Blumenthal, who has been a consistently pro-Israel voice in the party, said it was “most important” to him that the Israelis are “seeming to engage more actively in seeking a pause or truce,” which he thinks “is absolutely critical right now so as to permit a reduction in civilian casualties and an increase in humanitarian aid.” He added that Israel needs to “pursue” a deal to secure “a return of the hostages…more energetically.”

Blumenthal said that Israeli Prime Minister Benjamin Netanyahu “seems to be heeding the very strong advice he’s receiving from President Biden, and I hope that the bonds between Israel and the United States will remain strong and enduring.”

Sen. Chris Coons (D-DE), a close Biden ally, told reporters on Monday that the president “has been a lifelong fierce supporter of Israel and my belief is will continue to advocate for and defend Israel, but has had a policy disagreement with Prime Minister Netanyahu.”

“I think the path forward in terms of deconfliction for the delivery of humanitarian aid, opening up new routes to avert famine, and the planning for what may come next in terms of Rafah is all going to matter and matter significantly,” he said. “I am hopeful that the negotiations in Cairo are moving forward. I’ve personally pressed the Qataris and Egyptians to press Hamas. More importantly, President Biden has repeatedly pushed on Hamas. “

Sen. Jacky Rosen (D-NV) did not respond directly to a question about the push for cutting off aid to Israel, emphasizing a condemnation of Hamas’ responsibility for the current crisis.

“What I want to see is Hamas commit to releasing the hostages and the dead bodies. There are Americans that they murdered, that the bodies are still being held by Hamas, and those families have no closure,” Rosen told JI. “Hamas has the ability to have a cease-fire — they started this, and they can end this.”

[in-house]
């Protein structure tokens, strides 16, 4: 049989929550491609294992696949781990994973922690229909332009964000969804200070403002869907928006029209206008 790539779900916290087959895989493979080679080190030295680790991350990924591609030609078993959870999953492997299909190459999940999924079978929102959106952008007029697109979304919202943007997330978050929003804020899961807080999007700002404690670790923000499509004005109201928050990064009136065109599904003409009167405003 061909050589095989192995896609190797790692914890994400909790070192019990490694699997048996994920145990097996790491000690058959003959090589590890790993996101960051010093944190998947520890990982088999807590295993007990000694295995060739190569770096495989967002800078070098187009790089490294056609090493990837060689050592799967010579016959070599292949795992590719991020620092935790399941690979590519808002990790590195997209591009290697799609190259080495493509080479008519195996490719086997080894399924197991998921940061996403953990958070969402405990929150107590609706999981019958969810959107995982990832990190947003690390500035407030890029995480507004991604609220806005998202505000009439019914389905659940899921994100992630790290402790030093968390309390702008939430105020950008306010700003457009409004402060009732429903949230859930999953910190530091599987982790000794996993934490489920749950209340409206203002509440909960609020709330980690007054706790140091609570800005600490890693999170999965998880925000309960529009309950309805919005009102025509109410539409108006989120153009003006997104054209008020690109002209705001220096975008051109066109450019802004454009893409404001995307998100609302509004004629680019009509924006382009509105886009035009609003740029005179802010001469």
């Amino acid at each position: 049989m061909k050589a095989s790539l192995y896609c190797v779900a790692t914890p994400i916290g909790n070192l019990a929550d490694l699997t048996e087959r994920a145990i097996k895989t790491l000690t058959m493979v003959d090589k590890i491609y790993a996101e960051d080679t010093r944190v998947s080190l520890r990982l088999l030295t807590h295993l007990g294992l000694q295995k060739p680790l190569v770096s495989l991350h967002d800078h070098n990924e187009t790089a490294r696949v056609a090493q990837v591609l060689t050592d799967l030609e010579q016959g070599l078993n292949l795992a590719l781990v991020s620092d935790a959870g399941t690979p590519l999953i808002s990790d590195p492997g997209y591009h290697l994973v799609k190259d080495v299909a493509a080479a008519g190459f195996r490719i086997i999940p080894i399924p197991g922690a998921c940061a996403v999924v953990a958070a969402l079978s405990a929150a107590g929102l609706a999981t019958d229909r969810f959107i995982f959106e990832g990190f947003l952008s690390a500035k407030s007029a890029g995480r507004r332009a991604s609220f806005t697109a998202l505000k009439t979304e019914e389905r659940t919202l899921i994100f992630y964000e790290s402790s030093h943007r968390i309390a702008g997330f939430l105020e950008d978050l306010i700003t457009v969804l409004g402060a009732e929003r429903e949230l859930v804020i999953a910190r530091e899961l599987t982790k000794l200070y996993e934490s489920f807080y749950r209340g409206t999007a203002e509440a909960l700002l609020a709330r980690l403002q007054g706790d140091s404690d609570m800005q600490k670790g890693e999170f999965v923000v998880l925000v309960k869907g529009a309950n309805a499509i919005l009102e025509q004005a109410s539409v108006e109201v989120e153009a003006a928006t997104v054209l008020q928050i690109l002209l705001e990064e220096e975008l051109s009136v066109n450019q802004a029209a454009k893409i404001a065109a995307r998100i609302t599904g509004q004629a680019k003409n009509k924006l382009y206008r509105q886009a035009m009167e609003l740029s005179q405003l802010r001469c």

She also said the U.S. and Israel need to “use every tool in the toolbox to provide humanitarian aid.”

Sen. Elizabeth Warren (D-MA), in one of the strongest rebukes of Israel from a U.S. senator to date, said at an event last week she expects the International Court of Justice to find that Israel is committing genocide “and they have ample evidence to do so,” further accusing Israel of deliberately starving Gaza’s civilian population to “try to bend them to [Israel’s] will.” 

A spokesperson later said that she was “comment[ing] on the ongoing legal process… not sharing her views on whether genocide is occuring in Gaza.”

Progressive Democrats who’ve been critical of Israel’s military operations are mostly lining up behind calls to suspend military sales.

Sen. Tim Kaine (D-VA) said on Monday that “more offensive weapons right now is just gonna be gasoline on a fire. Not just in Gaza, the Houthis will fire more into the Red Sea and the Iranian-backed militias in Iraq and Syria will do more and Hezbollah will fire more. What you have to do is figure out a way to do the hostage deal and cease-fire.”

“I think offensive weapons right now will take it in the wrong direction,” he said. 

Sen. Jeff Merkley (D-OR) told JI that “until we get this situation straightened out, I’m opposed to sending any more bombs,” adding that he does support continued sales of defensive systems.

Sen. Sheldon Whitehouse (D-RI), who has previously supported conditioning aid, didn’t directly address whether he supports suspending further offensive weapons aid. “I support the Biden administration having the resources and tools that it needs to be able to deal with Netanyahu,” Whitehouse told JI.